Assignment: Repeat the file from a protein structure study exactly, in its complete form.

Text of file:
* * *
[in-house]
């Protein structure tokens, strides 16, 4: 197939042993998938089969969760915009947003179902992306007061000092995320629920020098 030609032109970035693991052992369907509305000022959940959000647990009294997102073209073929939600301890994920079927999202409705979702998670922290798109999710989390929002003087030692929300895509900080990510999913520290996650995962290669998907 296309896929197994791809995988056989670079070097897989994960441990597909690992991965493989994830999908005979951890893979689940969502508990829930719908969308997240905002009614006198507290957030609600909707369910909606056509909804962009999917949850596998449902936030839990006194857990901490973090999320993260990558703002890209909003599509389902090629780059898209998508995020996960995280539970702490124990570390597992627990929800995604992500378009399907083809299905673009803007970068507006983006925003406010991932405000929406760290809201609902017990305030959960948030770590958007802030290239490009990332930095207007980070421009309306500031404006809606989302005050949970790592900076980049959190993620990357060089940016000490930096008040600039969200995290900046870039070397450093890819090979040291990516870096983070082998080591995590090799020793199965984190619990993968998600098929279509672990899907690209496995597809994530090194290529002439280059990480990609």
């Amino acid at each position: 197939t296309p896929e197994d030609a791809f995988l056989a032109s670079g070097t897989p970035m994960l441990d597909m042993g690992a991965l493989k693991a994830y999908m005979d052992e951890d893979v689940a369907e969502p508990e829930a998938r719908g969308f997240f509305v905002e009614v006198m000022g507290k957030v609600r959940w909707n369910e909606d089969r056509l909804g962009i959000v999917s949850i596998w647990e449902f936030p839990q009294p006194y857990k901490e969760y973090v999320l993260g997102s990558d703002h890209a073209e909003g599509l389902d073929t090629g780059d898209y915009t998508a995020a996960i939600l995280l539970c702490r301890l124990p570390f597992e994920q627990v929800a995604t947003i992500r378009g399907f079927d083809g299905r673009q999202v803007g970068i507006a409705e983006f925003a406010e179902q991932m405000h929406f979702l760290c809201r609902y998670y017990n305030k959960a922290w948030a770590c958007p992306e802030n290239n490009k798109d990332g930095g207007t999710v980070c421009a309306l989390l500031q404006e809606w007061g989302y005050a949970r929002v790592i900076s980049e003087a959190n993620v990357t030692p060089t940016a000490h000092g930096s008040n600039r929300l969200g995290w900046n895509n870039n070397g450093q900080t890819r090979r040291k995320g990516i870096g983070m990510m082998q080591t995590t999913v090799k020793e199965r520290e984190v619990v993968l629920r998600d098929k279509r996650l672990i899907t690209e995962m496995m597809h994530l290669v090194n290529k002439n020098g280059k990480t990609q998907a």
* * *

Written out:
[in-house]
């Protein structure tokens, strides 16, 4: 197939042993998938089969969760915009947003179902992306007061000092995320629920020098 030609032109970035693991052992369907509305000022959940959000647990009294997102073209073929939600301890994920079927999202409705979702998670922290798109999710989390929002003087030692929300895509900080990510999913520290996650995962290669998907 296309896929197994791809995988056989670079070097897989994960441990597909690992991965493989994830999908005979951890893979689940969502508990829930719908969308997240905002009614006198507290957030609600909707369910909606056509909804962009999917949850596998449902936030839990006194857990901490973090999320993260990558703002890209909003599509389902090629780059898209998508995020996960995280539970702490124990570390597992627990929800995604992500378009399907083809299905673009803007970068507006983006925003406010991932405000929406760290809201609902017990305030959960948030770590958007802030290239490009990332930095207007980070421009309306500031404006809606989302005050949970790592900076980049959190993620990357060089940016000490930096008040600039969200995290900046870039070397450093890819090979040291990516870096983070082998080591995590090799020793199965984190619990993968998600098929279509672990899907690209496995597809994530090194290529002439280059990480990609």
């Amino acid at each position: 197939t296309p896929e197994d030609a791809f995988l056989a032109s670079g070097t897989p970035m994960l441990d597909m042993g690992a991965l493989k693991a994830y999908m005979d052992e951890d893979v689940a369907e969502p508990e829930a998938r719908g969308f997240f509305v905002e009614v006198m000022g507290k957030v609600r959940w909707n369910e909606d089969r056509l909804g962009i959000v999917s949850i596998w647990e449902f936030p839990q009294p006194y857990k901490e969760y973090v999320l993260g997102s990558d703002h890209a073209e909003g599509l389902d073929t090629g780059d898209y915009t998508a995020a996960i939600l995280l539970c702490r301890l124990p570390f597992e994920q627990v929800a995604t947003i992500r378009g399907f079927d083809g299905r673009q999202v803007g970068i507006a409705e983006f925003a406010e179902q991932m405000h929406f979702l760290c809201r609902y998670y017990n305030k959960a922290w948030a770590c958007p992306e802030n290239n490009k798109d990332g930095g207007t999710v980070c421009a309306l989390l500031q404006e809606w007061g989302y005050a949970r929002v790592i900076s980049e003087a959190n993620v990357t030692p060089t940016a000490h000092g930096s008040n600039r929300l969200g995290w900046n895509n870039n070397g450093q900080t890819r090979r040291k995320g990516i870096g983070m990510m082998q080591t995590t999913v090799k020793e199965r520290e984190v619990v993968l629920r998600d098929k279509r996650l672990i899907t690209e995962m496995m597809h994530l290669v090194n290529k002439n020098g280059k990480t990609q998907a």